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Arlington Heights, TX, United States

Grant
Agency: National Science Foundation | Branch: | Program: SBIR | Phase: Phase II | Award Amount: 500.00K | Year: 2007

This Small Business Inovation Research (SBIR) Phase II research project applies a new sensor principle to develop commercial High-Throughput Screening (HTS) systems for drug-development applications. The advantages of the Guided-Mode Resonance (GMR) sensor concept for such applications reside in its inherent physical characteristics including polarization diversity, materials independence, choice of spectral regions, angular-addressing flexibility, and associated compact system configurations. These properties enable tag-free sensor technology with high sensitivity, high accuracy, and multi-parameter detection. A major objective is the development and verification of GMR-sensor HTS commercial system prototypes in standard formats. Integrated analysis software will present data on biomolecular binding events, including background density and molecular accumulation dynamics, to the user. An additional main thrust is the development of attachment chemistry and methods for sensor activation where a set of protocols and processes for example measurands will be optimized to maximize detection sensitivity. Finally, by applying transmission sensor formats with shaped input light beams and integrated detector matrices, the next-generation compact system designs for massively parallel screening of drug compounds will be provided. This research project will stimulate progress in drug discovery. Guided-mode resonance sensors operate without chemical tags permitting observation and study of unperturbed biochemical processes, as no foreign substance is introduced. Therefore, these sensors provide enhanced understanding of chemical and biomolecular reactions and may lead to advances in chemical process development and drug discovery and design. Moreover, this class of biosensors has other potential applications including medical diagnostics, proteomics, genomics, environmental monitoring, and homeland security. Application of this technology to microfluidics, lab-on-a-chip, and wireless integrated sensors for homeland security and environmental monitoring may provide new tools for accurate and cost-effective detection of biotoxins, explosives, and hazardous materials.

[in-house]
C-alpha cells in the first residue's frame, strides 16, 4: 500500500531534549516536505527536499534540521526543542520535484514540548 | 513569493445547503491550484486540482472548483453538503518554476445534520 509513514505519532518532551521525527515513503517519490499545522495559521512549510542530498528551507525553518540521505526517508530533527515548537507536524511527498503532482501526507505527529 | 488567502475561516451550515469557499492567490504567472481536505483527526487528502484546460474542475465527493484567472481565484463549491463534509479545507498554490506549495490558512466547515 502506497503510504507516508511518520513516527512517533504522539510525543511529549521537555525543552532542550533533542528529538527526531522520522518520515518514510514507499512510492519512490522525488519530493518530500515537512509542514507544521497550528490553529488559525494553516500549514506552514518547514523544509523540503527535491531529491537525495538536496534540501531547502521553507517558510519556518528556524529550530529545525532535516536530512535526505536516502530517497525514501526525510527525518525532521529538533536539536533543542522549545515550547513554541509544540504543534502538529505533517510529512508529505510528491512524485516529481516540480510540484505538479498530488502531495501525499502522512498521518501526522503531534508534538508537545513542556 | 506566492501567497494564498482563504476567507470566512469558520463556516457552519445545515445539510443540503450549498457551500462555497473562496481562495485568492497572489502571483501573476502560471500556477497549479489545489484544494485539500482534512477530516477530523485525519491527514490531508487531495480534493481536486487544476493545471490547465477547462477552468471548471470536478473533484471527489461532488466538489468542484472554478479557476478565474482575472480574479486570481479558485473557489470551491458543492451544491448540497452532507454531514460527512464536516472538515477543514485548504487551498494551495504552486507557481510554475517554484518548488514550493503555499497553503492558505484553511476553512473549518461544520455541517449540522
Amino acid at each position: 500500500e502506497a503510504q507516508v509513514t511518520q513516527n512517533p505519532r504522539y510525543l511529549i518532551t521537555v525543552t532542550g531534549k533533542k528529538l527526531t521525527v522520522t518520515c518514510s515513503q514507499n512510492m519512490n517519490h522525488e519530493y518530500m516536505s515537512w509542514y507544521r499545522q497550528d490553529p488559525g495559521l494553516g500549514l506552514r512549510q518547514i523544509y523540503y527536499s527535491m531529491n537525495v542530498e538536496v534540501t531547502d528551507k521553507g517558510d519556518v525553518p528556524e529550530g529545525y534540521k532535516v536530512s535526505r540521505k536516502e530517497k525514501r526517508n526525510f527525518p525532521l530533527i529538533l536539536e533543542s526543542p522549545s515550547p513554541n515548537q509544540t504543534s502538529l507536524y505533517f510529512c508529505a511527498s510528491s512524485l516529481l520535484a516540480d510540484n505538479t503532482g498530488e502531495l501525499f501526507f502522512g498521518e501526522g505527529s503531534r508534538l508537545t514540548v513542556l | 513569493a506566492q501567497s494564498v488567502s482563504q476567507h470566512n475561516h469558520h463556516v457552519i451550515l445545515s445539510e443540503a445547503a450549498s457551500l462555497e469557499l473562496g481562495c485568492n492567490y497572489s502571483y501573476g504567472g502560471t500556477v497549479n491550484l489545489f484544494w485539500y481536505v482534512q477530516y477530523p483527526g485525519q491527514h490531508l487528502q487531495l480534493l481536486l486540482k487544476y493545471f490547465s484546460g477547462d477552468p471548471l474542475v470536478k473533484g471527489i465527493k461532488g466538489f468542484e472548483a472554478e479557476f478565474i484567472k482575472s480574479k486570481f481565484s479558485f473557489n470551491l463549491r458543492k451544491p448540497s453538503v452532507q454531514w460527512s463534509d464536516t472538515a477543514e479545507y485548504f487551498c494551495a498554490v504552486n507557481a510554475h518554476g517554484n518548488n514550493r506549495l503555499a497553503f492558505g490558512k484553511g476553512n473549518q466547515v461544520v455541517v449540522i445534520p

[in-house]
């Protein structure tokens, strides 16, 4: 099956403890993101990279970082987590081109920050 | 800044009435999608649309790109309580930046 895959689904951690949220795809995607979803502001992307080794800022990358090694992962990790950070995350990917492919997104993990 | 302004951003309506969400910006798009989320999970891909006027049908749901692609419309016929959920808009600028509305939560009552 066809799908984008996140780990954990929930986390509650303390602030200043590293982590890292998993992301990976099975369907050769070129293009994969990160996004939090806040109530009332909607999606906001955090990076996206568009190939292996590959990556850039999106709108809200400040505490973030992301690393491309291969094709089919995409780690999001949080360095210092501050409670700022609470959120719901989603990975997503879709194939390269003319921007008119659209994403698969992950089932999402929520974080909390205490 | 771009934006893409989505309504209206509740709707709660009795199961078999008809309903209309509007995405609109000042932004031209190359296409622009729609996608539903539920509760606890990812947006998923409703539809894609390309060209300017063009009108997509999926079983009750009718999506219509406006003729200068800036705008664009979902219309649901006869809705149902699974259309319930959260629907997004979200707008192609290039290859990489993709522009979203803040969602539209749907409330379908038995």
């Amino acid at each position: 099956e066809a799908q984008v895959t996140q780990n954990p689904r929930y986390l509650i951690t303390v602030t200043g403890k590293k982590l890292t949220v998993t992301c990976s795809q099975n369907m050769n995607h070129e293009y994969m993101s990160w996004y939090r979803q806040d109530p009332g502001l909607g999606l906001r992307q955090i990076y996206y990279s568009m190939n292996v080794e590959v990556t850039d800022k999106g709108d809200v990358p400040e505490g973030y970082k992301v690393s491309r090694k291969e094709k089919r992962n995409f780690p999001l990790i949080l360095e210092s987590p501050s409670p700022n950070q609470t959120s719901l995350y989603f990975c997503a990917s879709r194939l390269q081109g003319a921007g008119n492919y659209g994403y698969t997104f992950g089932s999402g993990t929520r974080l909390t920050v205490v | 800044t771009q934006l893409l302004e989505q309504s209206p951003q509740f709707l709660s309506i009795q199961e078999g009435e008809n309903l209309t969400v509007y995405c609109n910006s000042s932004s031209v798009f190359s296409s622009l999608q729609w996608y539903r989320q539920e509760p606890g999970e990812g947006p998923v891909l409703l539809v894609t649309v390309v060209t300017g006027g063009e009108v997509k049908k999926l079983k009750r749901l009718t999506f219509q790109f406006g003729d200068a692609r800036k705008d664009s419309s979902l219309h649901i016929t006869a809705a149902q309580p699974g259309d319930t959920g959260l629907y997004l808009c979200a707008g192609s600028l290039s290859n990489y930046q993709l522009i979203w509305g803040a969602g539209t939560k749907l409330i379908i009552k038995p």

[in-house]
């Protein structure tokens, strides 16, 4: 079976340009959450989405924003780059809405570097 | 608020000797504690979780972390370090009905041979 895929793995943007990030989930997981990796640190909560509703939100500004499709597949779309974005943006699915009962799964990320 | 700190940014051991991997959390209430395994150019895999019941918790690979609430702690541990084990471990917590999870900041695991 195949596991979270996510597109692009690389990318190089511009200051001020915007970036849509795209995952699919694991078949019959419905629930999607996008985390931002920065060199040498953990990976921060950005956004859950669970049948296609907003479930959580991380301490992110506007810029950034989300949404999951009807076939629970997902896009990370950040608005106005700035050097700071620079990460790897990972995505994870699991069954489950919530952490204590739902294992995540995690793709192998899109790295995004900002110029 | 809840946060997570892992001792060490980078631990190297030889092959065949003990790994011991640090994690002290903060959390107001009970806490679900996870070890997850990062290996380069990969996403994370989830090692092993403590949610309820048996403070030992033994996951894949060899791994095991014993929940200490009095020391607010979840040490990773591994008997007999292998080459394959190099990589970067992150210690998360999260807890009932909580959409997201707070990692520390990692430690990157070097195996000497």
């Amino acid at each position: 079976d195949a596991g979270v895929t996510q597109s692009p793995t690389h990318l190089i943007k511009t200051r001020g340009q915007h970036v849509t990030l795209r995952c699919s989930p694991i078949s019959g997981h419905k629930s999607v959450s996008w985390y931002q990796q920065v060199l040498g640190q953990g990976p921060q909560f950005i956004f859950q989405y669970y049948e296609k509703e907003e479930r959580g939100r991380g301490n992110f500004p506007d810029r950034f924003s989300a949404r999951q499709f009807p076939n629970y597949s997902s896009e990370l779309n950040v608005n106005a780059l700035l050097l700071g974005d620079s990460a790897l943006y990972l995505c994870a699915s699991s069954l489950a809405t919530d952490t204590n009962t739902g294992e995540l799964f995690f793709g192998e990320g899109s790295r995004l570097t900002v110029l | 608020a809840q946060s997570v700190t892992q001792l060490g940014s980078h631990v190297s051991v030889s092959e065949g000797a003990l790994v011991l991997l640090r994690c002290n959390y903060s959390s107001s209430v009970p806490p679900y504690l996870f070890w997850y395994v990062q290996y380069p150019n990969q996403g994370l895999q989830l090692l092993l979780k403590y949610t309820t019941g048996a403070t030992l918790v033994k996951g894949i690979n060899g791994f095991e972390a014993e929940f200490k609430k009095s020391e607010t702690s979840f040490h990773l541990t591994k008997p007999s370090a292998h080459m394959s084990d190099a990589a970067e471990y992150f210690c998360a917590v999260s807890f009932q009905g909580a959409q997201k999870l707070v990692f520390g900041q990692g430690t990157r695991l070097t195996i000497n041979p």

Grant
Agency: National Science Foundation | Branch: | Program: SBIR | Phase: Phase I | Award Amount: 100.00K | Year: 2007

This Small Business Small Business Innovation Research (SBIR) Phase I research project aims to develop a new class of biosensors based on the guided-mode resonance effect in thin periodic films to monitor complete biochemical binding events without foreign tags. The fact that the resonant sensors operate without chemical tags permits observation and study of unperturbed biochemical processes, as no foreign substance needs to be introduced. Therefore, these sensors can provide enhanced understanding of chemical and bio-molecular processes and may lead to advances in chemical process development, drug discovery, and defense applications. The new class of sensors proposed could have high impact on areas such as medical diagnostics, drug development, proteomics, genomics, environmental monitoring, and homeland security."


Grant
Agency: Department of Defense | Branch: Defense Advanced Research Projects Agency | Program: SBIR | Phase: Phase I | Award Amount: 99.00K | Year: 2010

The objective of this work is development of a new sensor system to rapidly detect and diagnose biological threats to the public, including microbial and toxic agents. A unique, new photonic resonance sensor concept implemented with subwavelength waveguide gratings is applied to monitor each detection event in real-time. Due to inherent polarization diversity, multiple resonance peaks shift their positions in angle when a bioreaction occurs, thereby providing cross-referenced data and protection against false positives. This label-free technology can be applied in complex biological samples, such as food products and water sources. It does not require extensive processing steps, thus simplifying assay tests and enabling a rapid response. The biochip detection system connects to portable computer interfaces for data acquisition and analysis by dedicated software codes. The research proposed will accomplish design, fabrication, testing, and verification of a prototype sensor for microbial and toxic agents. Commercial applicability of the technology is high relative to competing products. The basic sensor can be fashioned into ultra compact, dense arrays for simultaneous monitoring of multiple biological species as planned for Phase II.

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